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BRICs and Mortar

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Tomorrow, China's vice president, Xi Jinping, is visiting the White House. By all accounts, Mr. Xi is set to succeed current president Hu Jintao in the winter, and news of his visit with President Obama has stoked the ire of critics of China's trade policies.

The Chinese government has been accused of a wide range of commercial abuses, including unfair subsidies for private industry, currency manipulation, and illegal restrictions on exports of raw materials used by foreign manufacturers.

While the U.S. government can and should hold the Chinese accountable for violations of international trade agreements, that strategy should be coupled with an expansion of the mutually beneficial economic engagements already in place between the two countries. Indeed, America needs to make a concerted effort to fruitfully engage with the entire set of top-flight emerging markets, of which China is a part -- the so-called "BRIC" countries.

Developing a more positive relationship with all of the BRIC nations -- Brazil, Russia, India and China -- could help shake off the still lingering recession. And more specifically, policies encouraging more foreign direct investment from companies in BRIC countries would help put a dent in America's stubborn unemployment.

As of now, these firms represent a small slice of the total foreign investment in the United States. According to a 2011 report issued by the President's Council of Economic Advisers, 90 percent of global investment in the United States comes from Europe, Canada and Japan. With only 2.1 percent of the total from firms domiciled in Brazil (1.2 percent), China (0.6 percent), and India (0.4 percent). BRIC companies are an untapped resource that could be a welcome source of new jobs.

To be sure, foreign investment from the BRICs can create unique economic and political challenges for the United States. Indian-based firms, for instance, have been a target for the American jobs that have been "outsourced" to that country. The strong role the Chinese government plays in its industry raises legitimate concerns about fair competition.

However, given the significant benefits the American economy can potentially reap from BRIC companies, U.S. policymakers should seek to avoid a narrowly focused confrontation.

Once among the world's poorest economies, the BRICs are now potential powerhouses -- home to roughly 40 percent of the global population and more than$10.5 trillion in combined economic output, or about one-sixth of total global economic activity. Even as the rest of the world has remained mired in recession, the BRICs are flush with cash. Goldman Sachs predicts that 1 in 3 dollars of global output will flow from the BRICs by 2020.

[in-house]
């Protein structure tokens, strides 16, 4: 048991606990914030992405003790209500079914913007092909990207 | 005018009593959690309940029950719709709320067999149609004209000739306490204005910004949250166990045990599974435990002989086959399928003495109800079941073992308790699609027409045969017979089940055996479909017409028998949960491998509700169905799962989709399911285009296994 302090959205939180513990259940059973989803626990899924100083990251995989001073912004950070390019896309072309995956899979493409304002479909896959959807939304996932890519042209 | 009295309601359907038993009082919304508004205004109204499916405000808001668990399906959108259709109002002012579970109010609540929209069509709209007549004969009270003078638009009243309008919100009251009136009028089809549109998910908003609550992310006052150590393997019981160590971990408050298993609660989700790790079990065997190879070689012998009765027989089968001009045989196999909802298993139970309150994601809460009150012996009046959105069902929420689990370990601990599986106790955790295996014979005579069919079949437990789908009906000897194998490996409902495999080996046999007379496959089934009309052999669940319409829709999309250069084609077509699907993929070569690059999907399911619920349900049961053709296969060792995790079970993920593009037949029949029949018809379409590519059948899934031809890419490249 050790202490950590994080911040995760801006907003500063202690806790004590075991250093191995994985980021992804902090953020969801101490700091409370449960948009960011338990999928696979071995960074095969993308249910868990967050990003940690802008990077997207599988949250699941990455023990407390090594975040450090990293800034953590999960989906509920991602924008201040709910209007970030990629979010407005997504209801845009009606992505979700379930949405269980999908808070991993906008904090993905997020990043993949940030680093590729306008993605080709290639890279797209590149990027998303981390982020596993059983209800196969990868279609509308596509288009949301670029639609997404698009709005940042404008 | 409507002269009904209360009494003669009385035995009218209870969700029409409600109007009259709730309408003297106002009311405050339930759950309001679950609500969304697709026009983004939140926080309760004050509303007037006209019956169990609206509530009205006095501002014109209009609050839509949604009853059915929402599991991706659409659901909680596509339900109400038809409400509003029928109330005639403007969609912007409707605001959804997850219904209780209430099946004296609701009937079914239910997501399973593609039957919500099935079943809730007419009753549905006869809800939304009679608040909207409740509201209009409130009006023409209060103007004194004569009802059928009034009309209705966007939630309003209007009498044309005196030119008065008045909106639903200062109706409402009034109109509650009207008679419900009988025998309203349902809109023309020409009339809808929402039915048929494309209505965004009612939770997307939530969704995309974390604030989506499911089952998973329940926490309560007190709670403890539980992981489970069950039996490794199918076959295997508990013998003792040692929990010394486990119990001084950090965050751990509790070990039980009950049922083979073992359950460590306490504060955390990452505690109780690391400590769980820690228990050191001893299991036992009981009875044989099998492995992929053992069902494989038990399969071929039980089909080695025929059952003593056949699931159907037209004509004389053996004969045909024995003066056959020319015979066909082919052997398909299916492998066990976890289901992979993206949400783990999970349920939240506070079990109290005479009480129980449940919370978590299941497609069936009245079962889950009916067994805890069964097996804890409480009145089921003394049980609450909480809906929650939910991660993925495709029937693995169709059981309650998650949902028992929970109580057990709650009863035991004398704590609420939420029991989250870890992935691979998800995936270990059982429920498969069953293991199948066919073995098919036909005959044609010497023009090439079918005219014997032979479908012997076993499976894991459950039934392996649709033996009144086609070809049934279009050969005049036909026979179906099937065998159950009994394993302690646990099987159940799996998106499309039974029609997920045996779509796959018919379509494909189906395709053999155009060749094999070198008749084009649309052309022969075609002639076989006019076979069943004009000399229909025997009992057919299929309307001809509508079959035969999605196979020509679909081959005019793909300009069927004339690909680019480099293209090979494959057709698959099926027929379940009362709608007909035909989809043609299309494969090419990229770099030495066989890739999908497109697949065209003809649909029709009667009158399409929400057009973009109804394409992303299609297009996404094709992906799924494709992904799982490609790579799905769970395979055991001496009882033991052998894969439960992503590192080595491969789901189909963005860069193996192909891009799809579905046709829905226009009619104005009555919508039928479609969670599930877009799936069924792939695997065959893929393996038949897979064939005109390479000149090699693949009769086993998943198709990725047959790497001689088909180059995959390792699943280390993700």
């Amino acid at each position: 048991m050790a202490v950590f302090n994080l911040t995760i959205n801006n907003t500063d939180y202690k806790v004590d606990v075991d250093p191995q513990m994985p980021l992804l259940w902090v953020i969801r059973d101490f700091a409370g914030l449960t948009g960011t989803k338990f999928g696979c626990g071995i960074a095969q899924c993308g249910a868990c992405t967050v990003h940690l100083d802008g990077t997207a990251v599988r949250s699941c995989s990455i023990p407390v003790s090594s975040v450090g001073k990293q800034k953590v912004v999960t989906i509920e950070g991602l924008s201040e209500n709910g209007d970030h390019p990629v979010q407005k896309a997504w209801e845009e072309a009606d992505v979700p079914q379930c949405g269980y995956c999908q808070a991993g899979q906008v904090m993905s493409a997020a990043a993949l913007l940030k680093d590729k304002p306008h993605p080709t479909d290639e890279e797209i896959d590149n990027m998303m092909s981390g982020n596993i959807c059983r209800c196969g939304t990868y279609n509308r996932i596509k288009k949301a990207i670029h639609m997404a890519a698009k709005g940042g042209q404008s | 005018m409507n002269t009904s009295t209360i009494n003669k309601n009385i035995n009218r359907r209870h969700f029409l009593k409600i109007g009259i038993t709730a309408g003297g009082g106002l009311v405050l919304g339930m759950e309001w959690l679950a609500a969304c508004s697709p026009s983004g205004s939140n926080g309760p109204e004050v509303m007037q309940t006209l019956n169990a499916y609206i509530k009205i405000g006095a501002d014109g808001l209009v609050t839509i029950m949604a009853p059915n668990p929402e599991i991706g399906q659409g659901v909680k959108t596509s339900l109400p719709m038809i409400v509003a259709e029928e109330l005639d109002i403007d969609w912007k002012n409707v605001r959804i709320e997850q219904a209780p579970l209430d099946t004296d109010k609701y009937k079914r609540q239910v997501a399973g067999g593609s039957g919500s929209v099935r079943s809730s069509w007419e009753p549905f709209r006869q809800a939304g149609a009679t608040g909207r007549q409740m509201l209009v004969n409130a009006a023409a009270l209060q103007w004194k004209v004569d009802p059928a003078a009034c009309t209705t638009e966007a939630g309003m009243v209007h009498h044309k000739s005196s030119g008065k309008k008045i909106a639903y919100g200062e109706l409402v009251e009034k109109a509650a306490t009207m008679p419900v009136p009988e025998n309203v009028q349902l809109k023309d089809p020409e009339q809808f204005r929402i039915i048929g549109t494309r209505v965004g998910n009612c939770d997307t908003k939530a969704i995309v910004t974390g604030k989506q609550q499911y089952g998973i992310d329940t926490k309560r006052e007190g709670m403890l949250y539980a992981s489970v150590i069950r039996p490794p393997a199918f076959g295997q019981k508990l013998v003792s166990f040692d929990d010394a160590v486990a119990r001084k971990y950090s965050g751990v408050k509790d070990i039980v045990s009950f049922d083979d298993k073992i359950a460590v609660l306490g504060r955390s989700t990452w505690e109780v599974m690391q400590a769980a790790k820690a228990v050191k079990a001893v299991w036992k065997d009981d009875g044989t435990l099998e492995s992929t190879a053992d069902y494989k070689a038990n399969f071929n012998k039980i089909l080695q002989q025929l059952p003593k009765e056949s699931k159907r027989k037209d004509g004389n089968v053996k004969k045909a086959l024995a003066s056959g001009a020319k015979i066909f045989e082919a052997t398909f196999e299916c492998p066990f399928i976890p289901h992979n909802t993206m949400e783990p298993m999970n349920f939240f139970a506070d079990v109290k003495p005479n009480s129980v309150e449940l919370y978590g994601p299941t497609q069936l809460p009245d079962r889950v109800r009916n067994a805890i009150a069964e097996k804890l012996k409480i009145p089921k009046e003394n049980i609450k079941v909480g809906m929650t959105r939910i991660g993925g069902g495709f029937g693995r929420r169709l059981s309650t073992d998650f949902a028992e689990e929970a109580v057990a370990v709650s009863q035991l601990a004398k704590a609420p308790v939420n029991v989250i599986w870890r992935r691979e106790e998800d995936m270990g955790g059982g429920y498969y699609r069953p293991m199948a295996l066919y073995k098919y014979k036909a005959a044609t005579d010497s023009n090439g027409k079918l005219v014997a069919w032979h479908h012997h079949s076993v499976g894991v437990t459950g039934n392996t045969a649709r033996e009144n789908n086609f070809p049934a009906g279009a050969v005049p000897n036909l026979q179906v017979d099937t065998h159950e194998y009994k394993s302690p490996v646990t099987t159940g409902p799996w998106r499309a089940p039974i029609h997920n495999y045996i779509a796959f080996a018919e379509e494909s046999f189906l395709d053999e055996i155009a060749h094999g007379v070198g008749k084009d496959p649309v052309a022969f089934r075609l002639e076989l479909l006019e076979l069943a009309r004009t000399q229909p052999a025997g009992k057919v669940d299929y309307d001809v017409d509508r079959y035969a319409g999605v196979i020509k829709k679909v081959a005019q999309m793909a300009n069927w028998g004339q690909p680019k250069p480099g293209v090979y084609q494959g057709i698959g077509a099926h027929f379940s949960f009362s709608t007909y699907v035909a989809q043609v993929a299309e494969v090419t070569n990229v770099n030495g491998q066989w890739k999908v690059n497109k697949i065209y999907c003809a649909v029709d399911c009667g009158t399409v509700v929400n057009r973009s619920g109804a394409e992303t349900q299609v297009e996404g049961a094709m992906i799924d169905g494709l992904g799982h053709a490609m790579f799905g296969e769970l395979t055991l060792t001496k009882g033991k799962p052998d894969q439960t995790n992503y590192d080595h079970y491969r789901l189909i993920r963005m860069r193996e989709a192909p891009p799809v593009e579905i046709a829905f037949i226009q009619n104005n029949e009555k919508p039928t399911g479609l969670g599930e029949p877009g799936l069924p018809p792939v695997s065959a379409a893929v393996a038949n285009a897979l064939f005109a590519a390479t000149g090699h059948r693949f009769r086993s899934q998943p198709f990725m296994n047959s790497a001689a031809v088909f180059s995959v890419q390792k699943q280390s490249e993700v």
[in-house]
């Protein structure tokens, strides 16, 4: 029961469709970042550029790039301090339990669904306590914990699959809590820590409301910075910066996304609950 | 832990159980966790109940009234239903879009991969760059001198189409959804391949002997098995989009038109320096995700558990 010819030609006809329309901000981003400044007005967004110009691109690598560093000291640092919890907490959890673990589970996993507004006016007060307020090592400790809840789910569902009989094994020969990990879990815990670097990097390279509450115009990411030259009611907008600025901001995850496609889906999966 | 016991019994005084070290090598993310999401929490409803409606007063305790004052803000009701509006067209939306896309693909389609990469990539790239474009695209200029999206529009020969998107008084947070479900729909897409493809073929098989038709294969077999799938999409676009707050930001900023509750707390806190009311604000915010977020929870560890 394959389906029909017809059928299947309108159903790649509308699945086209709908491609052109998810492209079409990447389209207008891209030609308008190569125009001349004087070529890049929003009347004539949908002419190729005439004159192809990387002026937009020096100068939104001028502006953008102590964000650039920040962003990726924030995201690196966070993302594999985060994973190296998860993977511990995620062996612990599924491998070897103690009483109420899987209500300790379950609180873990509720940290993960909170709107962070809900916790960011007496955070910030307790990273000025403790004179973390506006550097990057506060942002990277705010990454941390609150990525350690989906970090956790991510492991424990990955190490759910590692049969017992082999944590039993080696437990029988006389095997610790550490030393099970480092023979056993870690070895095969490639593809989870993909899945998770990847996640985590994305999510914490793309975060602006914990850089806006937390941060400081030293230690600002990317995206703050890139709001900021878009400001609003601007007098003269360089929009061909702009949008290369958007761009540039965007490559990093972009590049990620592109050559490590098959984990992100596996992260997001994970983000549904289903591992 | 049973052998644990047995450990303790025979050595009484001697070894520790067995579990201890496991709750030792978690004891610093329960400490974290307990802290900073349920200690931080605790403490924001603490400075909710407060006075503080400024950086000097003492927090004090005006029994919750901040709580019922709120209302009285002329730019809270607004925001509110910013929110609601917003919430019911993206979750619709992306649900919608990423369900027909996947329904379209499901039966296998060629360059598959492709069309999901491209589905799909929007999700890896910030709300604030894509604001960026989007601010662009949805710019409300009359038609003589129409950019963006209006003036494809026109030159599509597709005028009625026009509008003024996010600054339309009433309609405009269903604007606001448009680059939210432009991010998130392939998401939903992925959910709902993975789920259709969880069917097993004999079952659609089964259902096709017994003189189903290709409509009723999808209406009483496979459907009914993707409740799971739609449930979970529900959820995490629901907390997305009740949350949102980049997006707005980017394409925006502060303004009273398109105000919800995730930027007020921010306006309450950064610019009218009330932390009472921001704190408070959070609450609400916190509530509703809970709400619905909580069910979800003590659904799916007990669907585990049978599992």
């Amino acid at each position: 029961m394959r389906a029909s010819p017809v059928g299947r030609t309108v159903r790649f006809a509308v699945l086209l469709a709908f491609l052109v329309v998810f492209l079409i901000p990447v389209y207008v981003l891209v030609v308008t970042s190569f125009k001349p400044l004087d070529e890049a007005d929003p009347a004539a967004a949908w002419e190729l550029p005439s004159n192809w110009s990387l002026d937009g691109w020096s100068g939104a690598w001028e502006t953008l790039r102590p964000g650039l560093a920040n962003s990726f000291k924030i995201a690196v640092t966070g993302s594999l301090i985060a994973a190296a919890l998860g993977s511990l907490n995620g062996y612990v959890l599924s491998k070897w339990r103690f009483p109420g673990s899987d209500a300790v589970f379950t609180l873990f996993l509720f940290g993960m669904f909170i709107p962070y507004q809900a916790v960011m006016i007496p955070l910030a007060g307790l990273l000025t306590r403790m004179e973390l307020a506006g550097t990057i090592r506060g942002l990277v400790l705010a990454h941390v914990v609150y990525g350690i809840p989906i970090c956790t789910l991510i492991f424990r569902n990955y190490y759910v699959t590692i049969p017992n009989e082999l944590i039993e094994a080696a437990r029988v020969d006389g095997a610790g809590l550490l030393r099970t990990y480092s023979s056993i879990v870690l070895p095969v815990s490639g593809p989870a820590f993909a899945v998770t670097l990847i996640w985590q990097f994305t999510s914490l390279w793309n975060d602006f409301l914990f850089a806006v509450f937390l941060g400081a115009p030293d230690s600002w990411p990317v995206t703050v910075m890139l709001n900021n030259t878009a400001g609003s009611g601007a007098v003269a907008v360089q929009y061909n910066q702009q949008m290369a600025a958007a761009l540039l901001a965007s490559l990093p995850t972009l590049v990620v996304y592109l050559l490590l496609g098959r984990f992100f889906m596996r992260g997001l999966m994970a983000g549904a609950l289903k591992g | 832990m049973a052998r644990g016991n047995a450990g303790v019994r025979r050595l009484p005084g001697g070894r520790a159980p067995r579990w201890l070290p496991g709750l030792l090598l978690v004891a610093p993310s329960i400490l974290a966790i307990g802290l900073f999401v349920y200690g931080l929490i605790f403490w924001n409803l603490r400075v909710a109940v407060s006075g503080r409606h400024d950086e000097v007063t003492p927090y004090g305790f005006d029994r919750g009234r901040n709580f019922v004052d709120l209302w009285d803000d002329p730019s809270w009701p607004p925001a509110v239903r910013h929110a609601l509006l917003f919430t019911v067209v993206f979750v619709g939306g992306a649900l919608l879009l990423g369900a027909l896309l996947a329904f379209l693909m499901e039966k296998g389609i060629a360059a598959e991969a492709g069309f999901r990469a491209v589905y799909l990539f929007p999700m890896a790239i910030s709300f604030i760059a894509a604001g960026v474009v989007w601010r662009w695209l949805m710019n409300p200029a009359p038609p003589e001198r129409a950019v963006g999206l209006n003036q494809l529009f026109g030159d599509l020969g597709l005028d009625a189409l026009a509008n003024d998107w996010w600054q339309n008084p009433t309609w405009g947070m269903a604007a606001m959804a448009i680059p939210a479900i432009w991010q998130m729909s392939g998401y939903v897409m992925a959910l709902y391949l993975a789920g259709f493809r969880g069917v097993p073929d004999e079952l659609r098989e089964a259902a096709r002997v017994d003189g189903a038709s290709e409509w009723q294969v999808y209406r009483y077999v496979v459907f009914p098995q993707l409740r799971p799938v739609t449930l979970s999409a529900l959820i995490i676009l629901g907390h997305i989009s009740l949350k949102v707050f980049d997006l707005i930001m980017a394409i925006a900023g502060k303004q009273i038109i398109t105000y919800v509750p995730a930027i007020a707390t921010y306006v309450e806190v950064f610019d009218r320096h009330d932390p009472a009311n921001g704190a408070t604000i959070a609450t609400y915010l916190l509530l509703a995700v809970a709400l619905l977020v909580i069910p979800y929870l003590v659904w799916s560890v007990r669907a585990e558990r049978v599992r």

Although still comparatively modest, BRIC companies have more than doubled their investment in the United States since 2005 -- totaling roughly $5 billion in 2010. In 2011, according to the Financial Times fDi Markets database, BRIC companies created 13,072 new jobs in America through so-called "greenfield" investments alone -- ground-up construction of new facilities or plants.

And as concrete evidence of even greater benefits going forward, BRIC businesses are already creating jobs in America. For instance, workers at the American subsidiaries of the Indian-owned Tata Group now manufacture steel in Ohio and Pennsylvania; process Tetley brand tea in Florida and Georgia; and make "Eight O'Clock" brand coffee at facilities in Maryland. All told, Tata's 17 North American subsidiaries employ about 20,000 people in the United States and Canada.

Or consider Sany America, a U.S. subsidiary of the Chinese-owned concrete and machinery manufacturer. The company is investing approximately $25 million to build a new research and development center alongside its corporate headquarters in Peachtree City, Georgia. This is on top of $60 million Sany has already invested at the site, which currently employs 100 people and is expected to generate 300 new jobs by the end of this year.

The U.S. subsidiary of Brazil's JBS, the largest animal protein processor in the world, currently employs over 60,000 workers in the United States. One of the company's chicken brands, Pilgrim's, employs over 40,000 people across fourteen states, including Texas, Alabama, Arkansas, Florida, Georgia, Kentucky, Louisiana, North Carolina, South Carolina, Tennessee, Virginia, West Virginia, Arizona and Utah, and exports to over 95 countries.

These are just a few examples of how investment from BRIC companies is directly boosting the American workforce. But they are a potent reminder of the possibilities.

Although next week's visit from China's vice president will bring concerns about that country's trade policies to the surface, our response should be driven by thoughtful consideration of our long-term national interests and constructive engagement.

America can hold China -- or any other BRIC nation -- accountable for trade violations while also recognizing the vast opportunities emerging markets hold for our economy and workers.

If the United States acts smartly, BRICs could provide crucial building blocks to recovery.